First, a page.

3. Meanwhile chop the onion, tomatoes, chilies and crush the garlic and ginger into a paste. Get the rest of the spices out of the cupboard and lined up ready for use (see Ingredients list below). 

 

 

 

 

 

 

 

3. Heat the ghee in a pan on medium heat. Add the cumin and mustard seeds and sautee for a minute until fragrant. 

 

 

 

 

 

 

 

 

 

 

4. Add the ginger, garlic and chill and fry for one more minute. 

 

 

 

 

 

 

 

 

 

 

 

5. Add the chopped onions and fry until translucant.

 

 

 

 

 

 

6. Add the chopped tomatoes and fry or about 5 minutes more, until the oil starts to separate.  Turn off the heat and add 1 tsp. ground coriander and 1 tsp. Garam Masala.

 

 

 

 

 

 

 

7. Once the lentils are tender, add the tomato spice mix to the lentils and give it a stir.  Let is simmer for about five minutes for the flavors to merge. Add more water if you want it soupier. It really dries up at the end with only 4 and even with 5 cups of water. Add the lemon juice and fresh coriander leaves just before serving.  Serve with steamed rice, chapattis or nan bread. It also tastes great with sour cream, Greek yoghurt or raita.

 

 

1  ¼ cup lentils  (yellow split pleas or a combination of different lentils)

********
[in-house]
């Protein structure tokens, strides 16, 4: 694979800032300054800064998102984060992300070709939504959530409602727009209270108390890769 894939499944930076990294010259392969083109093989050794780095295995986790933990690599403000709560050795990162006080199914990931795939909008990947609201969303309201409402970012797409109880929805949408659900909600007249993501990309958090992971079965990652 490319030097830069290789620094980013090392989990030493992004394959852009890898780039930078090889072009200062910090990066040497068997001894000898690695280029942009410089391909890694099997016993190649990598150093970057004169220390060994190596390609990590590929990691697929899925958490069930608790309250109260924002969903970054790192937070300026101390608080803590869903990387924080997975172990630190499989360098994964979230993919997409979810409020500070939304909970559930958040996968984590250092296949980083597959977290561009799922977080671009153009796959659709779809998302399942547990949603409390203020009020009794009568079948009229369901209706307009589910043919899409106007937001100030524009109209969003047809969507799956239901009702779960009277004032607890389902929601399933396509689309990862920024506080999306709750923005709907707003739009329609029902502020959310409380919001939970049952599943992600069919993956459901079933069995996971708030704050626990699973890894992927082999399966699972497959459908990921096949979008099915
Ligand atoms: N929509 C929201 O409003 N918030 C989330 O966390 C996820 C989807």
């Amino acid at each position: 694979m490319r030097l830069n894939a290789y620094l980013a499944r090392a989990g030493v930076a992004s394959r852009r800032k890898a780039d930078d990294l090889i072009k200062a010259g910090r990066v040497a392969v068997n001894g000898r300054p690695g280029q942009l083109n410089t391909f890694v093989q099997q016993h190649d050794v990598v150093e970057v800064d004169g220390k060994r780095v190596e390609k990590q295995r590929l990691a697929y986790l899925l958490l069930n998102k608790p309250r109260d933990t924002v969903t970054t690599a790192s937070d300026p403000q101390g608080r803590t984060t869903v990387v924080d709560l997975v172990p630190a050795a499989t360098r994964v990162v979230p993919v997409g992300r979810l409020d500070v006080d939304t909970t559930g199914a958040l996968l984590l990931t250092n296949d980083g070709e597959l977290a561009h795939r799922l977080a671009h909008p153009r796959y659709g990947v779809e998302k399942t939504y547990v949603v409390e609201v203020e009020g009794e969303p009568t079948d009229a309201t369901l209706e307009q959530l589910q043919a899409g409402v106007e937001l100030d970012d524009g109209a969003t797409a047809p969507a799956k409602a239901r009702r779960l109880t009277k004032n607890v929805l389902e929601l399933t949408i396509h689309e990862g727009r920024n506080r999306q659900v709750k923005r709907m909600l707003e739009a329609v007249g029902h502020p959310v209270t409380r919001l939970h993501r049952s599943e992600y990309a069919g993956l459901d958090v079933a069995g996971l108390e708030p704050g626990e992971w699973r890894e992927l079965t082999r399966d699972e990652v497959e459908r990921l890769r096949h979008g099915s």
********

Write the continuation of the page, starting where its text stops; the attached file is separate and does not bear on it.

4 cups water + plus more at the end if it thickens too much

¼ tsp. Asafoedita (Hing) (optional)

1/2 tsp. Turmeric

1 1/2 to 2 tsp. salt (depending on how much water you end up using.)

3 tbsp. ghee or vegetable oil, or 1 tbsp. oil, 2 tbsp. butter (if you want to make it vegan use only oil)

1 tsp. black mustard seeds (optional)

1 tsp. cumin seeds

1 onion, finely chopped (any color, I prefer white onion as it is less sweet)

3 cloves garlic, crushed or minced

½ inch piece of fresh ginger, grated or crushed

1  green chili pepper or jalapeno pepper, finely chopped

2 dried red chilies (left whole)

1 tsp. ground coriander

1-2 very ripe tomatoes, finely chopped

1 tsp. Garam Masala

2 tbsp. fresh lemon juice

¼ cup chopped fresh coriander

Steamed basmati rice to serve

 

Directions:

1. Soak the lentils for one hour in cold water.  Bring the lentils, water, turmeric, salt and hing to a boil on high heat. Immediately reduce the heat to medium low as it has a tendency to boil over. Cook until lentils are tender (time depends on what kind of lentils - you should be able to easily smash one between two fingers when tender). Small lentils can take 15-30 minutes and large lentils can take 45 minutes to 1 hour.

2. Heat the ghee/butter/or oil in a frying pan over medium high heat and add the cumin and mustard seeds. Fry for one minute. Add the ginger, garlic, and chillies and fry for one more minute. Add the onion and fry until lightly browned.  Add the tomatoes and fry until the oil starts to separate. Let it sit in the pan on low and simmer until the lentils are done. Turn off the heat and add ground coriander and garam masala.

3. Mix the onion/tomato mix into the dal and let it simmer for about five minutes for the flavors to merge. It might thicken a lot at the end, so if you like it more soupy just add more water. When you are happy with the amount of liquid taste to see if more salt is needed. Add the Garam Masala, Lemon Juice and Fresh Coriander just before serving. Serve with Basmati rice and Sour Cream or Raita.